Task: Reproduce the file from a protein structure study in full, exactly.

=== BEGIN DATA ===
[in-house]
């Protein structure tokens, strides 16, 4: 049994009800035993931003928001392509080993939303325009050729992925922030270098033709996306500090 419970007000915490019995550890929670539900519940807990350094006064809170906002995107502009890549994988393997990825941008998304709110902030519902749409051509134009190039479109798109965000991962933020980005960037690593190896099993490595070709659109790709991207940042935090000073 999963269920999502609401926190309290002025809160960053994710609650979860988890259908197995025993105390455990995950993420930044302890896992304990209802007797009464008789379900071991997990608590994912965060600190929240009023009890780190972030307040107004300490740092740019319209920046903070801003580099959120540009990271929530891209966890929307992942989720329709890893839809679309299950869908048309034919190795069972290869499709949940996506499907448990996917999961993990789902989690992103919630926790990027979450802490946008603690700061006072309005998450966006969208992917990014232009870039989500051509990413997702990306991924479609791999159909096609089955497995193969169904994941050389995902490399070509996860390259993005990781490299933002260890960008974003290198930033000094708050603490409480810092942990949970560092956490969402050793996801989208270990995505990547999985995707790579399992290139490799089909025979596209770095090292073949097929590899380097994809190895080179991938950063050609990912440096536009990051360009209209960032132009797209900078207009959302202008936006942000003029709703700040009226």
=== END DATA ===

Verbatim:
[in-house]
């Protein structure tokens, strides 16, 4: 049994009800035993931003928001392509080993939303325009050729992925922030270098033709996306500090 419970007000915490019995550890929670539900519940807990350094006064809170906002995107502009890549994988393997990825941008998304709110902030519902749409051509134009190039479109798109965000991962933020980005960037690593190896099993490595070709659109790709991207940042935090000073 999963269920999502609401926190309290002025809160960053994710609650979860988890259908197995025993105390455990995950993420930044302890896992304990209802007797009464008789379900071991997990608590994912965060600190929240009023009890780190972030307040107004300490740092740019319209920046903070801003580099959120540009990271929530891209966890929307992942989720329709890893839809679309299950869908048309034919190795069972290869499709949940996506499907448990996917999961993990789902989690992103919630926790990027979450802490946008603690700061006072309005998450966006969208992917990014232009870039989500051509990413997702990306991924479609791999159909096609089955497995193969169904994941050389995902490399070509996860390259993005990781490299933002260890960008974003290198930033000094708050603490409480810092942990949970560092956490969402050793996801989208270990995505990547999985995707790579399992290139490799089909025979596209770095090292073949097929590899380097994809190895080179991938950063050609990912440096536009990051360009209209960032132009797209900078207009959302202008936006942000003029709703700040009226």